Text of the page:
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  #1  
Old 27 Jul 2007
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DL650 subframe & suspension

While preparing the Wee-Strom for a (up to 6 months) overland trip, 2-up, I´d be glad to hear some more experienced riders experience and comments on some issues (or if indeed they are issues, or not!)

- Subframe; has anyone had any problem with it? I think I cannot avoid loading up the bike quite heavily, with alu panniers, top box, pillion rider,
possibly even something on top of the panniers. This must put quite considerable stress especially onto the subframe. Im expecting to ride some
bumpy roads as well, and though I will naturally try to go very easy on them, as this is not an enduro bike, nevermind when carrying such load,
Im afraid its going to take some serious beating somewhere along the way..

- Suspension; as standard, and while riding 1-up, or with my lightweight pillion, its quite adequate though not perfect, but I havent tested it under a heavy load at all.
Do you think I´d be better off, if I changed the rear stock unit (or maybe front as well?) into something thats made to carry more weight? This is an area that I have very
little experience of, so pardon me if I havent understood everything correctly.

And if some changes are recommended, could changing the spring(s) only be enough, or you´d need to change the whole back unit (or whole front forks)? Changing all these must be getting quite costly, too, so I dont want to do it, unless its really necessary.

Im planning to go 90% on main roads, not looking for the tricky stuff, and expecting to go very slowly when we have to. Still, if the standard suspension is near its limits already, when the bike´s loaded (I should be able to see this for myself, too, once I get the panniers fitted in a short while) then I´d figure it will considerably affect riding comfort for the both of us. And if the suspension will start to bottom up in every small or a bit bigger bump, then it will probably put more stress onto the subframe especially, and all over the bike as well. Wont be good, if something cracks, or bits and pieces start to fall off along the way... a guy from Finland actually had a subframe crack on his 640 Adventure when going to Vladivostok, right in the middle of nowhere in Siberia, big problem - and he was riding alone!

The DL may be a nice touring bike, but it surely could use some more ground clearance like, say, an Africa Twin (Ive naturally got the bashplate fitted, wouldnt go without one!)

People seem to be doing some big trips on this bike & the 1000-version quite succesfully, so hopefully theres someone who can share their information.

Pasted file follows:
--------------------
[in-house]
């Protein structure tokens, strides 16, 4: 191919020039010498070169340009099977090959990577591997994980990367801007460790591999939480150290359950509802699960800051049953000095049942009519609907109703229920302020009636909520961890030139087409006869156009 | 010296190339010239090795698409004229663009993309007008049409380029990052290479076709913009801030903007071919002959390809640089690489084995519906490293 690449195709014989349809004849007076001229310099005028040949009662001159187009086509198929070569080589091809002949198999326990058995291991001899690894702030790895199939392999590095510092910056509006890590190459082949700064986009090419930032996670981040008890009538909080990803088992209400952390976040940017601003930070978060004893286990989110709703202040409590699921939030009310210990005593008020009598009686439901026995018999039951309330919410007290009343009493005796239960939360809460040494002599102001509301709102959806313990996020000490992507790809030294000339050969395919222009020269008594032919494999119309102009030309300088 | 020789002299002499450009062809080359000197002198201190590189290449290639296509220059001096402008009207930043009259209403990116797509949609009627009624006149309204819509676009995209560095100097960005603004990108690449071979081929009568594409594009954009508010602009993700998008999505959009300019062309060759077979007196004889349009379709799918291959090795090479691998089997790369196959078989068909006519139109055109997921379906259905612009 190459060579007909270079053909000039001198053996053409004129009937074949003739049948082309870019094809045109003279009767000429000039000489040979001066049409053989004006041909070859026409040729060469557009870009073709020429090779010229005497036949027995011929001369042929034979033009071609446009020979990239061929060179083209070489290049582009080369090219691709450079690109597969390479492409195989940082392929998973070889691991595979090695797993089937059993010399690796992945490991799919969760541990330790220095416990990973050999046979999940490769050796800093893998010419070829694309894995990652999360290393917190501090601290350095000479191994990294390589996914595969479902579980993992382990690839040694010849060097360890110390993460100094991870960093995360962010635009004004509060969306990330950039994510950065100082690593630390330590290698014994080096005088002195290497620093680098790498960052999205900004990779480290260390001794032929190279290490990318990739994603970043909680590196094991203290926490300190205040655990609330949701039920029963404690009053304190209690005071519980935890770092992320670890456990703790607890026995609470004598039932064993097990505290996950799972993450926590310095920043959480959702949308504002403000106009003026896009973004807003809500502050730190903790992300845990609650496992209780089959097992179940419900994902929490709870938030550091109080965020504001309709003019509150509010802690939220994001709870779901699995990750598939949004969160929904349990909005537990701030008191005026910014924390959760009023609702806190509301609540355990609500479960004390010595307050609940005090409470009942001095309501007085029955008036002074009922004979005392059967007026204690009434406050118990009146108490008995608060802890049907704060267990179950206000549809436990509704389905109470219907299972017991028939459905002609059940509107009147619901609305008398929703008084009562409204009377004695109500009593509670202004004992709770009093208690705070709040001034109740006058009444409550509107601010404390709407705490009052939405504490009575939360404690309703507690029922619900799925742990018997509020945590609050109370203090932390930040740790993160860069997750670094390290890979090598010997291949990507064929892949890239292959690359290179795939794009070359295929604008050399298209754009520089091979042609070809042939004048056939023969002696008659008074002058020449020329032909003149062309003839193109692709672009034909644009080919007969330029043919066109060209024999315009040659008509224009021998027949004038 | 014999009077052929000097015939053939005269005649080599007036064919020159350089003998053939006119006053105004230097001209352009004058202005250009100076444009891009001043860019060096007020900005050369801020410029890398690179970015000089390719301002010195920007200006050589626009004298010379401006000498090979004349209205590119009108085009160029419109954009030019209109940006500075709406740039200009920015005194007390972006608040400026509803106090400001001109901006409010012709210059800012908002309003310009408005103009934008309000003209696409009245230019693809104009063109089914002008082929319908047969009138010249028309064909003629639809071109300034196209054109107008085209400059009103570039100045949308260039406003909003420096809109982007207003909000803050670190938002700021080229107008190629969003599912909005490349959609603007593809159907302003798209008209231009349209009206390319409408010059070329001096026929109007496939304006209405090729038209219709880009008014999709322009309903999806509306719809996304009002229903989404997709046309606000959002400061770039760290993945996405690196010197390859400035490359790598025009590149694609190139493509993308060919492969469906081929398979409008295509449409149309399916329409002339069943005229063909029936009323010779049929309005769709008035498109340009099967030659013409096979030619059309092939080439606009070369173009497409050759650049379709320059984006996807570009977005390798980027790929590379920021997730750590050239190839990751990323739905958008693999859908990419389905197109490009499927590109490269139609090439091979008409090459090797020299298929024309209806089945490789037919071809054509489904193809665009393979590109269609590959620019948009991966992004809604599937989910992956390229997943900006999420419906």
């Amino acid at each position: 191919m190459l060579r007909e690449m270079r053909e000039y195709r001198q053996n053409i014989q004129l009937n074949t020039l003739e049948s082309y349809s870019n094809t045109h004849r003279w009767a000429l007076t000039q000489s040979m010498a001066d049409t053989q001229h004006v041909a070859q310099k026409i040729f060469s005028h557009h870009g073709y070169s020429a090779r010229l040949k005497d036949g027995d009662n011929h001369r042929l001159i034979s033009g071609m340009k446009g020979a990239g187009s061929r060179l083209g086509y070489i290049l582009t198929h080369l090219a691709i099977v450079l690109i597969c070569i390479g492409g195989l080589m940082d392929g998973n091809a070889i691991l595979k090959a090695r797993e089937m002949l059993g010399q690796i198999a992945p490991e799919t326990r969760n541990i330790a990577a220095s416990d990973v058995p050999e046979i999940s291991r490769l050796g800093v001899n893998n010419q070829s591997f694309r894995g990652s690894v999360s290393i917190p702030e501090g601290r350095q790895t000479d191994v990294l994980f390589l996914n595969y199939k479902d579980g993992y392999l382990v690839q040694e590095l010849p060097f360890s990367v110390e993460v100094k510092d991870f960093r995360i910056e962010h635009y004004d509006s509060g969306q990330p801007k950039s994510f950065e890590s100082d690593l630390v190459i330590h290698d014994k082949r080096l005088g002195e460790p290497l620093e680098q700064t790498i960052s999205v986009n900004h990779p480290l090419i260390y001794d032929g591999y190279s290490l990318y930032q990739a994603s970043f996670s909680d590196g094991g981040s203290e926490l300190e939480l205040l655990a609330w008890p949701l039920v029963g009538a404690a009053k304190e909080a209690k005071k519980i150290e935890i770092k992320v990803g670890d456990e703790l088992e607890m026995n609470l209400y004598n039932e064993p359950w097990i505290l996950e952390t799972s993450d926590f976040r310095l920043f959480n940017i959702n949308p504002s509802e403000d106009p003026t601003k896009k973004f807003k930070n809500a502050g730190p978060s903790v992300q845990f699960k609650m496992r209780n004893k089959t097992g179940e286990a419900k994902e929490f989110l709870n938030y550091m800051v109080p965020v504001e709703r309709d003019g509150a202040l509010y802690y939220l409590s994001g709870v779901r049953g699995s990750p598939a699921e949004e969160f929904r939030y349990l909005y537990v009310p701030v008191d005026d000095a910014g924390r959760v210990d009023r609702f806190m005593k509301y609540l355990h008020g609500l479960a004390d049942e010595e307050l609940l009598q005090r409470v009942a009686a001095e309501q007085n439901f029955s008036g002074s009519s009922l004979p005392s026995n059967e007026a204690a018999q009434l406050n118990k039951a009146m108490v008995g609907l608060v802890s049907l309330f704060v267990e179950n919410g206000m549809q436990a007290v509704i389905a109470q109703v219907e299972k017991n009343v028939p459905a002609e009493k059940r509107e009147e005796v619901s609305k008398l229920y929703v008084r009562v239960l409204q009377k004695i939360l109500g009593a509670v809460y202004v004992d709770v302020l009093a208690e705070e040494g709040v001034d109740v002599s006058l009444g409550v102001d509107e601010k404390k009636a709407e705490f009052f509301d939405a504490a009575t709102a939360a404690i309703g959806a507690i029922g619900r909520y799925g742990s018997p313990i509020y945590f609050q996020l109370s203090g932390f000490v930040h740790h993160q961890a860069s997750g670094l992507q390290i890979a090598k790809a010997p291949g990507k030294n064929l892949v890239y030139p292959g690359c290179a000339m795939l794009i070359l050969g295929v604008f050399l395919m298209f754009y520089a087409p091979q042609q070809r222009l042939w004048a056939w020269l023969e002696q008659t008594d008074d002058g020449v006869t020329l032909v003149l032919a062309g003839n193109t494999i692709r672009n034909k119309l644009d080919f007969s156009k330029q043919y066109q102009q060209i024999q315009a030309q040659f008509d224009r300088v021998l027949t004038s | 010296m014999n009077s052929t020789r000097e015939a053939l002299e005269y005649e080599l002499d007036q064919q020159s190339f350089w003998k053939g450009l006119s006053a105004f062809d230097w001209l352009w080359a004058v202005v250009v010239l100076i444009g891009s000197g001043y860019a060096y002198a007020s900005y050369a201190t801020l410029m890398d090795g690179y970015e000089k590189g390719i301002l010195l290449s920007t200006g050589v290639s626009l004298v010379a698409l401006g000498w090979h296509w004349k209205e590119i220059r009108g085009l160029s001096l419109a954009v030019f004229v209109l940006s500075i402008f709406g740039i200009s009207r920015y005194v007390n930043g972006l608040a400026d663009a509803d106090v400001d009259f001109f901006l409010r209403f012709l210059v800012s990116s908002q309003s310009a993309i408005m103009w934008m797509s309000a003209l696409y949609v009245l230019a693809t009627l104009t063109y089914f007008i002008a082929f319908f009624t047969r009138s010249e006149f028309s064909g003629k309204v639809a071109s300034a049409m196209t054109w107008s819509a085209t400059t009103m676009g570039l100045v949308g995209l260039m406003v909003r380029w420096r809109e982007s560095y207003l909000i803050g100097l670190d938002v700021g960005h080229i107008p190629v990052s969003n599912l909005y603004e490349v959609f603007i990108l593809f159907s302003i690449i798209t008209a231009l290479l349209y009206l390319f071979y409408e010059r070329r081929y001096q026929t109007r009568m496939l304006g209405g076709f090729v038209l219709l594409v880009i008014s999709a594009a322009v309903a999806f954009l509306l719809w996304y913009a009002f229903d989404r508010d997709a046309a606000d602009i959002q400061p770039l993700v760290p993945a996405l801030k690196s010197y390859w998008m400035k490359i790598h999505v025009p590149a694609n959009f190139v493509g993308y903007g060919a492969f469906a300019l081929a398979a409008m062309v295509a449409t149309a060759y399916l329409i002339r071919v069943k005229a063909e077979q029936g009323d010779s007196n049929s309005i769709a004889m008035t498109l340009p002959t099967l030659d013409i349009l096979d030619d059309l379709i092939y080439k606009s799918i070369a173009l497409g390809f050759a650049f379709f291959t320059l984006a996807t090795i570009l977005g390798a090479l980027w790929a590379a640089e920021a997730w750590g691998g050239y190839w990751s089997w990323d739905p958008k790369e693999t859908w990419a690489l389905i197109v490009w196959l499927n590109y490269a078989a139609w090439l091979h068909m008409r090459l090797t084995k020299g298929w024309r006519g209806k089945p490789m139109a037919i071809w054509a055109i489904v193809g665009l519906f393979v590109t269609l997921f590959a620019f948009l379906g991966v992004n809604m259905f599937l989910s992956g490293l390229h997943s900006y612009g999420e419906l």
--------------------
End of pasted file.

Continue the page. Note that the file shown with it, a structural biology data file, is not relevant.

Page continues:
All ideas, experiences, recommendations, and possibly also some estimates of the costs, would be warmly welcomed! We now have about 2 months until we should hit the road.

Last edited by pecha72; 27 Jul 2007 at 09:07. Reason: (add: 640 Adventure)
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Old 27 Jul 2007
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Pecha,
Try this thread as a start point:-

http://www.horizonsunlimited.com/hub...check-in-24476
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Old 27 Jul 2007
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Yep, your right, thats a good starting point, and Ive read the whole thread quite a few times!

But since theres talk of both 650&1000 versions, its sometimes hard to tell, which one theyre referring to. Though they might appear almost the same, I think they do have a different frame and subframe.
They definitely do not have the same suspension as standard, and they have some weight difference, too.

So, I thought I might ask more specifically about the 650.
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Old 27 Jul 2007
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Quote:
Originally Posted by pecha72 View Post
Yep, your right, thats a good starting point, and Ive read the whole thread quite a few times!

But since theres talk of both 650&1000 versions, its sometimes hard to tell, which one theyre referring to. Though they might appear almost the same, I think they do have a different frame and subframe.
They definitely do not have the same suspension as standard, and they have some weight difference, too.

So, I thought I might ask more specifically about the 650.
Hi,
I haven't found problems in sorting out who is talking about which bike, but never mind, if you have specific questions for the "WeeStrom" then why not here.
I don't own either of these bikes, but I have taken an interest in the differences and what may be coming along next in 2008; the 1000 is definitely heavier than the 650 for the obvious reason of the different, lighter engine. Also, they have very different exhausts, single on the 650 and twin cans on the 1000 (another weight difference as well).
After that, I understand, from looking at them side by side in the dealers and talking with the sales staff (oh oh!), that the frames/sub-frames are identical.
Certainly the bodywork is the same. I can't remember much about the suspension but the 2007 DL650 is supplied with ABS as standard (cannot be switched off) while the 1000 does not come with it as standard.

But anyway, I will get out of the way and let the owners tell you how theirs are performing!
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Old 27 Jul 2007
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ok, just a few corrections: